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    @Pablo, yes but you acted surprised that they were all "correct" when a formal notation came into being. That indicates that the information was classified previously. Things can be classified before being written down. – Heather S. Sep 17 '18 at 12:36
  • @Pablo yet my musically untrained wife could tell the difference from before we met. She could not name the difference, but she recognized that there was one. My point is that the classifications were "correct" because there is a real difference between, for example, Dorian-mode melodies and Mixolydian-mode melodies. It's possible to recognize the differences and categorize the melodies without being able to explain them. As an analogy, there were centuries of effective theories of color in the visual arts before the development of physical theories of light. – phoog Sep 17 '18 at 13:39
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There were earlier notations: https://www.mfiles.co.uk/scores/seikilos-epitaph.htm

Boethius did use letters from A to O to notate pitches around 500.

There were lots of methods around. Guido advanced notation by using a staff system though there were probably earlier staff attempts.

  • Of course, but both of them were lost by that time. St. Isidore of Seville in the Etimologias (s. VII) in which he summarized the knowledge of the world, states that melodies could not be written down. – Pablo Sep 16 '18 at 22:55
  • St. Isidore summarized the knowledge of the world. How can we be sure that he knew everything? Was he quoting Plato, Aristoteles, Aristoxenos? Boethius? en.wikipedia.org/wiki/Elementa_harmonica – Albrecht Hügli Oct 23 at 16:36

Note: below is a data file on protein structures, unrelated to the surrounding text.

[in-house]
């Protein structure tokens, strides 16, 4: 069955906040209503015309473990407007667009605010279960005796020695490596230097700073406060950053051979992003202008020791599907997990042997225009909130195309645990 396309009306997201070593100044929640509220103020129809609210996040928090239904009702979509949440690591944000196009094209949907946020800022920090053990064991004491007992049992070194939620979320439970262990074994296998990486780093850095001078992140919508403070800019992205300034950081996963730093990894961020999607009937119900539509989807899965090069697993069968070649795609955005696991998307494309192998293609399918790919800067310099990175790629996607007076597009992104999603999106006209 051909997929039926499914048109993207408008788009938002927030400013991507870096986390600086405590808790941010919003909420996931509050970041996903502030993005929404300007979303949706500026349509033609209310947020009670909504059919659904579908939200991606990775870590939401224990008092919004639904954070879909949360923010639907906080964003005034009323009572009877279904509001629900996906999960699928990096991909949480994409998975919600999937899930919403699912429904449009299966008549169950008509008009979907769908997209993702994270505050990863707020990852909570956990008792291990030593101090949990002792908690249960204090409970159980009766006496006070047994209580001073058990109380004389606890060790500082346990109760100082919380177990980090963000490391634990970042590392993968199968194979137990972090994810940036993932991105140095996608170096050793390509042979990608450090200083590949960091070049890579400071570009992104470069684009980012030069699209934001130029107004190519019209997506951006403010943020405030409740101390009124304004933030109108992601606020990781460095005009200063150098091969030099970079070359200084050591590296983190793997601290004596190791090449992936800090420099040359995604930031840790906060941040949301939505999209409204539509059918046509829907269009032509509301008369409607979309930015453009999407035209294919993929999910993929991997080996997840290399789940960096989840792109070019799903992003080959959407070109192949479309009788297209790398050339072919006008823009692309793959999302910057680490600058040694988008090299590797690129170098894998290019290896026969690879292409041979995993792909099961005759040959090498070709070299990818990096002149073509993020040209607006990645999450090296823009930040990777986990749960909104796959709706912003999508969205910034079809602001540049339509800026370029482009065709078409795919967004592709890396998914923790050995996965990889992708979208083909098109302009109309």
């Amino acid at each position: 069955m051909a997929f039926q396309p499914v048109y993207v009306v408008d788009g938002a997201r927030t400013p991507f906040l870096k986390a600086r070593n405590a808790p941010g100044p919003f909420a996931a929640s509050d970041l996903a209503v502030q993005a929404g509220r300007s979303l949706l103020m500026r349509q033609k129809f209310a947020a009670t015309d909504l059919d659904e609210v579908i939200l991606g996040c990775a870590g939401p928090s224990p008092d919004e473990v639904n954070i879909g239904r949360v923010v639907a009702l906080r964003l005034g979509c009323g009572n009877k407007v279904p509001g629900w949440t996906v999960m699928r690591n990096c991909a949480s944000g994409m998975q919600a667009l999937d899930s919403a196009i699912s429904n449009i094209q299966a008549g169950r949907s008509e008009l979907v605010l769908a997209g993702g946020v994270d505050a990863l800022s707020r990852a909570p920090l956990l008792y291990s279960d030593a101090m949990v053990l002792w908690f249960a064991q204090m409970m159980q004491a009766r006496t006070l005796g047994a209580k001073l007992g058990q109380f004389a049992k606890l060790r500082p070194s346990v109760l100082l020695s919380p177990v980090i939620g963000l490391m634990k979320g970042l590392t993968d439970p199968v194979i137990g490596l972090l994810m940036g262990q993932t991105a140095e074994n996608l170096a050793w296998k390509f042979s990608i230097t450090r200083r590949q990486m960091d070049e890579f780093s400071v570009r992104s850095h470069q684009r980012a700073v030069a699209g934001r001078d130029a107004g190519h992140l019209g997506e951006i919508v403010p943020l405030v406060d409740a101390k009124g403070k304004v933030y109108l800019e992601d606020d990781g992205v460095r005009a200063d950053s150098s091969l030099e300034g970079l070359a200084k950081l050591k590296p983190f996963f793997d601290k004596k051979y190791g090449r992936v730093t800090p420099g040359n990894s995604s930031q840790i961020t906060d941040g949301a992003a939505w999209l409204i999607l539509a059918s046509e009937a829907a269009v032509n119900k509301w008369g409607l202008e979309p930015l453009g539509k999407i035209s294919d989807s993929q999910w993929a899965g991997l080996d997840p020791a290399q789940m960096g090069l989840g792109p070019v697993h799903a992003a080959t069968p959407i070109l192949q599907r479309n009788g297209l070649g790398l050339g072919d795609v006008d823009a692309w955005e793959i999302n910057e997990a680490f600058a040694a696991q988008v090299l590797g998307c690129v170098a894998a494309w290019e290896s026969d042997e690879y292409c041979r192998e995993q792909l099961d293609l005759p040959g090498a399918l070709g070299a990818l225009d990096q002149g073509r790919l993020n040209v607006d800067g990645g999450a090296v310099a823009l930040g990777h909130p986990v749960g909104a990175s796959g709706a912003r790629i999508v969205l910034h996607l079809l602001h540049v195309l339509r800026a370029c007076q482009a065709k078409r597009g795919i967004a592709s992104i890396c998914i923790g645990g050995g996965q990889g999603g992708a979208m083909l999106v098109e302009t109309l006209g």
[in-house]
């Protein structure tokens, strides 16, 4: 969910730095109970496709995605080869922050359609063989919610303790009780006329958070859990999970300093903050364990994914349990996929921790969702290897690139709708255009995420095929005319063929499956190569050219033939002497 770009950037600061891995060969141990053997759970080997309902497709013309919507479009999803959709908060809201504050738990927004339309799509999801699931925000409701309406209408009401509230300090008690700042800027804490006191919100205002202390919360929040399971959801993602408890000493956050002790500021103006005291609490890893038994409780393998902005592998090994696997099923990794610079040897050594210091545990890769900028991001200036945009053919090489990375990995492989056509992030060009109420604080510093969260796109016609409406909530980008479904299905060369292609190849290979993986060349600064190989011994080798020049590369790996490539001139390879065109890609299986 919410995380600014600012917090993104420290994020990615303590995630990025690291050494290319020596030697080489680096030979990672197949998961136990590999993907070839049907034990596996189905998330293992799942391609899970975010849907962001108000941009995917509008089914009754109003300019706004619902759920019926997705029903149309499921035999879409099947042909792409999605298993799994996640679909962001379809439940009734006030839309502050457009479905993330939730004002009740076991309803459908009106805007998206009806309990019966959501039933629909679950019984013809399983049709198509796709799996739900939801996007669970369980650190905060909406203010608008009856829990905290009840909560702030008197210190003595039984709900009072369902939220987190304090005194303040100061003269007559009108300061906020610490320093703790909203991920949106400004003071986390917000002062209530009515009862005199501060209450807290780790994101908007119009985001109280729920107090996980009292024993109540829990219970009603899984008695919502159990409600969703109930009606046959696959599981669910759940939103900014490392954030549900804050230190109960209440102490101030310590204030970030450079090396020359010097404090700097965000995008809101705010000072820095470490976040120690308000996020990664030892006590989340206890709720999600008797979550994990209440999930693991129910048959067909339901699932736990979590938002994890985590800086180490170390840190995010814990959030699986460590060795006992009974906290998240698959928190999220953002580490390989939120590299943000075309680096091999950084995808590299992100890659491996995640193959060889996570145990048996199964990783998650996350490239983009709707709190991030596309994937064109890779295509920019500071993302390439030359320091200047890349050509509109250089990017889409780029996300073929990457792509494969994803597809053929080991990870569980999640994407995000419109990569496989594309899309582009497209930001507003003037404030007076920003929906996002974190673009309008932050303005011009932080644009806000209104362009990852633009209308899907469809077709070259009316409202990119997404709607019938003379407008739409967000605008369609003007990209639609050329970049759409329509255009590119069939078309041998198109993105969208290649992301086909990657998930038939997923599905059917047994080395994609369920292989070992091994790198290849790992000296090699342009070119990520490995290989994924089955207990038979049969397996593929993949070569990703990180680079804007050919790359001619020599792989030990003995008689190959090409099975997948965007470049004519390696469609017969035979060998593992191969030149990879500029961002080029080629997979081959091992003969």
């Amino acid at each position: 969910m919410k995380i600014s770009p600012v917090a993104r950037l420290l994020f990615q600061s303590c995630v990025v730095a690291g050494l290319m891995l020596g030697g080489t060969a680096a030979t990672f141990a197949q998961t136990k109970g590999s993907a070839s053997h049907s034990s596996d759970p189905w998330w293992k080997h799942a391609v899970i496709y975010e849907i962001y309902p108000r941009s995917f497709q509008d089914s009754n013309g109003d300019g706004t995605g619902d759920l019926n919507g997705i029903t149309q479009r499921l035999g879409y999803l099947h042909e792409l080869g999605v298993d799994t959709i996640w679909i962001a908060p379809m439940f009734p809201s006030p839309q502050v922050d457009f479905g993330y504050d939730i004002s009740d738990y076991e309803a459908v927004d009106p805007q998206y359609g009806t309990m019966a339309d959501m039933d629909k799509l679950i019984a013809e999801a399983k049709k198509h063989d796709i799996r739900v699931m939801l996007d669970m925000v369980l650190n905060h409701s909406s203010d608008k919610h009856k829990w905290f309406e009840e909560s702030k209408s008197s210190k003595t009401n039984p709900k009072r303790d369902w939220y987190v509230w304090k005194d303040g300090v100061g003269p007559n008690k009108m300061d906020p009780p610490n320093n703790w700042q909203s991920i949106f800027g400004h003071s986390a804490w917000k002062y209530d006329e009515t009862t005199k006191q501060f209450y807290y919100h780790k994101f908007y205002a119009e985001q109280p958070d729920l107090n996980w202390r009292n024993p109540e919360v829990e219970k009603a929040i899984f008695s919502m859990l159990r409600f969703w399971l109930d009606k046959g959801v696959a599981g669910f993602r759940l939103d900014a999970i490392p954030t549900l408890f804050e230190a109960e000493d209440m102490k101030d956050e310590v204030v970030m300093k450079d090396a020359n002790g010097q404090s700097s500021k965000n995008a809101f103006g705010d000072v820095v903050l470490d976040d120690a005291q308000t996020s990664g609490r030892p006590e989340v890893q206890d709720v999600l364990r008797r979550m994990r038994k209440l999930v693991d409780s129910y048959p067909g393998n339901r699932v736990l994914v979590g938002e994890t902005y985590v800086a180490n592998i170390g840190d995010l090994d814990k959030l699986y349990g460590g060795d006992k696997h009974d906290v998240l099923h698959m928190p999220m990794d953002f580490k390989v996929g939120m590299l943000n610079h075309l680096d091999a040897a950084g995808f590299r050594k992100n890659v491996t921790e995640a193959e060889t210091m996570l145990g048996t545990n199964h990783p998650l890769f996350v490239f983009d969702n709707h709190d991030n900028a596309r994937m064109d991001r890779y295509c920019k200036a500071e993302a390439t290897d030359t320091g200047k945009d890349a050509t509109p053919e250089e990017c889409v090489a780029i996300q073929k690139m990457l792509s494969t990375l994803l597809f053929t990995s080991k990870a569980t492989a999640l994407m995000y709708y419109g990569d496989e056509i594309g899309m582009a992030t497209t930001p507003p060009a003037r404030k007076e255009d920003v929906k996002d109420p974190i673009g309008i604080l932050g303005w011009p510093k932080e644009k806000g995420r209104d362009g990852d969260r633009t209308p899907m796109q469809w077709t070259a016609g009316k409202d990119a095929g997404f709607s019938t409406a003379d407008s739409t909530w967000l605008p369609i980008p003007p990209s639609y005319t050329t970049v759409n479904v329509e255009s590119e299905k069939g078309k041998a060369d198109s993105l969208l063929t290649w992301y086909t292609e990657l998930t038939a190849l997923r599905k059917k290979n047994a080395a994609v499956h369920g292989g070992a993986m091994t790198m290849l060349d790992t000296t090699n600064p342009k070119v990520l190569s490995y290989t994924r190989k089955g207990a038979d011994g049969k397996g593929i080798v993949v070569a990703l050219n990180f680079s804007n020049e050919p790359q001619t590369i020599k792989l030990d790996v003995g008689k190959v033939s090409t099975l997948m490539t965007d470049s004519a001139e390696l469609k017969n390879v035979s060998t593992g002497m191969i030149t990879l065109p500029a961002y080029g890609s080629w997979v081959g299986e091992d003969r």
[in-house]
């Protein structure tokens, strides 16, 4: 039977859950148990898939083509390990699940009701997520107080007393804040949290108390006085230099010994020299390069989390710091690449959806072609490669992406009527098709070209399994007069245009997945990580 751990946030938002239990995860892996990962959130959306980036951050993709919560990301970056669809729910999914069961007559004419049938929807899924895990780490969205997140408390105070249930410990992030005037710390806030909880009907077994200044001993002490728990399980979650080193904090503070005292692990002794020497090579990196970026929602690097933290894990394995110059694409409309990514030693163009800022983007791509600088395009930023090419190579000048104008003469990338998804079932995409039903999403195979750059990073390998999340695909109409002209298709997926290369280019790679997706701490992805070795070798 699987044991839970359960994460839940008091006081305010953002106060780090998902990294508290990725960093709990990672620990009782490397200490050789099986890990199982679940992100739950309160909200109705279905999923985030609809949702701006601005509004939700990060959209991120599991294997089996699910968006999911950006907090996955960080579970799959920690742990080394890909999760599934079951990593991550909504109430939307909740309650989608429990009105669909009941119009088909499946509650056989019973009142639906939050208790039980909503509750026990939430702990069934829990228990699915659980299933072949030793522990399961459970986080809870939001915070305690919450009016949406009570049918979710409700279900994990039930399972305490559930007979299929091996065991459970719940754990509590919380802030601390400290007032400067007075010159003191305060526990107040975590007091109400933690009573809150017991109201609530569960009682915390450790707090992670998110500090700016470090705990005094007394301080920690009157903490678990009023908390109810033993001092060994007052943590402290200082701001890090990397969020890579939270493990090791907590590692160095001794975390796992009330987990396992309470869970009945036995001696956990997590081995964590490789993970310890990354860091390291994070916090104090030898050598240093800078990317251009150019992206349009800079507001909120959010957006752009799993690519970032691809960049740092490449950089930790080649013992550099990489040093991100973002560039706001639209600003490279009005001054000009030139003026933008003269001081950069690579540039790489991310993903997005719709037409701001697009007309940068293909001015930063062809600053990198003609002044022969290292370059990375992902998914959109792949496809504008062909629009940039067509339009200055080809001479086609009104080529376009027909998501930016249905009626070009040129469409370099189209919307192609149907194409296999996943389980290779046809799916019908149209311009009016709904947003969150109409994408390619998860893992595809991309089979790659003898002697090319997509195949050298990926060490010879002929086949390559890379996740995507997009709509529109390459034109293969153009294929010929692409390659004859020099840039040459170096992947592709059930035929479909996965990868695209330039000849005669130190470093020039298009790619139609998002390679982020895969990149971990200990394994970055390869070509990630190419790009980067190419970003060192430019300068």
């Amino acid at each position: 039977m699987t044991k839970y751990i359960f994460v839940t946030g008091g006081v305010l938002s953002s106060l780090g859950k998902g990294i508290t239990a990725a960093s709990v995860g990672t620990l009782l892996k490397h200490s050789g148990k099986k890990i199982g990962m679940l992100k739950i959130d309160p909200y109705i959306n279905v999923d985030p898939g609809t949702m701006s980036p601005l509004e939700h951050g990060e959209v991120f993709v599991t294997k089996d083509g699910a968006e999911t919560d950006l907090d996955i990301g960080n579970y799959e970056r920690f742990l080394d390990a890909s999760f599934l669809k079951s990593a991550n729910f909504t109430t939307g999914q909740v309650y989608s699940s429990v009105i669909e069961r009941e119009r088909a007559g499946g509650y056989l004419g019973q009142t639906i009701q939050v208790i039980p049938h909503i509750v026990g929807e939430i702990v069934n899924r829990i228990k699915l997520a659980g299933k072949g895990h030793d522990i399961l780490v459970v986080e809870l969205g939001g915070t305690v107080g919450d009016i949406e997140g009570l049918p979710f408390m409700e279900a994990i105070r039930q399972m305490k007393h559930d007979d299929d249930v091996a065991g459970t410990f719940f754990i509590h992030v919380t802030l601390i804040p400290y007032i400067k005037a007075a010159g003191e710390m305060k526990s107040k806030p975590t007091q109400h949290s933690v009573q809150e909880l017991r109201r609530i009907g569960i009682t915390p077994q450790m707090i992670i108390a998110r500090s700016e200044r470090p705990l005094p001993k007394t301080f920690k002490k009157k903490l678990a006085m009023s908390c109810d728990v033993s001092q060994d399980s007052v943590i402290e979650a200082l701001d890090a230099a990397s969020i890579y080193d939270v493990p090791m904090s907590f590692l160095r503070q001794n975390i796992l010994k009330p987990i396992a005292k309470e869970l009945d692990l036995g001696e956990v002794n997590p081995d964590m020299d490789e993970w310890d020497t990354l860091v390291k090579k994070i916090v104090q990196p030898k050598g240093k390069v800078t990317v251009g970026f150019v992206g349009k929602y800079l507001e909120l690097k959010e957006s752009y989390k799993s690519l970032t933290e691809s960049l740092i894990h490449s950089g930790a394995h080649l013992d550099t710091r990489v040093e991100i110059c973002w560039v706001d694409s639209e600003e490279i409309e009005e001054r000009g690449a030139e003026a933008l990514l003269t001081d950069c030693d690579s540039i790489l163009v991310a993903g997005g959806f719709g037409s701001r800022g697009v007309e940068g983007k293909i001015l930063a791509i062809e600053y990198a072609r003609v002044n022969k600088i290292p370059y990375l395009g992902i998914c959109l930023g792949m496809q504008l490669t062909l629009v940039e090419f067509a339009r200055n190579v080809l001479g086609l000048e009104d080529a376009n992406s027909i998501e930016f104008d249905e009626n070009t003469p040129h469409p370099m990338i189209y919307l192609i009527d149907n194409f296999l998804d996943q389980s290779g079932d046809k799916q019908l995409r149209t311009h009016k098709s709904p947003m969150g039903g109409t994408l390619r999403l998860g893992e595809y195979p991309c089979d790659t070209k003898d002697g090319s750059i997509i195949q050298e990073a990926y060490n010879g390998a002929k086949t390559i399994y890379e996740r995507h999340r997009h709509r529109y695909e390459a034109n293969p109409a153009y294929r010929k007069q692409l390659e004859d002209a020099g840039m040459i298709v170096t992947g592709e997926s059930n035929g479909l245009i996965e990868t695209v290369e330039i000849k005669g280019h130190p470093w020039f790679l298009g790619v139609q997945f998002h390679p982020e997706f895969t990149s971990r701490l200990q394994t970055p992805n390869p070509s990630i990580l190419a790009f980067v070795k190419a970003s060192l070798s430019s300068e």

• @ Albrecht Hügli, (From en.wikipedia.org/wiki/Etymologiae) "Etymologiae was the most used textbook throughout the Middle Ages. It was so popular that it was read in place of many of the original classical texts that it summarized, so these ceased to be copied and were lost." Probably St. Isidore knew even more classical treatises than those that are known to us nowadays – Pablo Oct 23 at 18:51
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When already Plato (360 b.C) was discussing in his Republic about the Dorian and Phrygian modes we can conclude that the Greek and the Roman and also the monks in the Christian church have handed down their Psalms with the name of the modes: It was sufficient to say in G or D or E, as these tones were already known as roots of modes.

The Greeks modes had their specific "characteristics" and were notated in letters:

https://en.wikipedia.org/wiki/Tetrachord#Ancient_Greek_music_theory

  • When were letter names first invented? Did the Greeks have them? Don't forget that it's well established that the Greek modes were different from the medieval modes with the same names, presumably because of some break in the tradition. – phoog Oct 23 at 15:50
  • Yes, they had the letters and G (Gamma) was the lowest. and yes, of course I know that the tetrachords of the Greeks had been exchanged in the time of the christian church. Why is a good question! But I assume before Hucbald the role and function of the tetrachords was konsistent. The critical point was that in a handed choral the half steps have been konsistent. (But even about the intervals of the neumes we can't be absolutely certain But they could tell the modes and could assign the lowest note or the lowest tetrachord. What about the Psalms of David? never thought about it before ... – Albrecht Hügli Oct 23 at 16:28
  • @AlbrechtHügli - do you have a reference that the Greeks used letters? As far as I know, the first Latin letter notation known is in Boethius. The lowest note of the Greek scale was called proslambanomenos, which was the added note put below the tetrachord system (below hypate hypaton) to represent the entire string for tuning. Boethius gave the name A to proslambanomenos, and later writers followed him. Gamma was only added through a misunderstanding in Italian treatises around the year 1000, when they added Gamma to be the whole string, not realizing A already was supposed to do that. – Athanasius Oct 23 at 23:55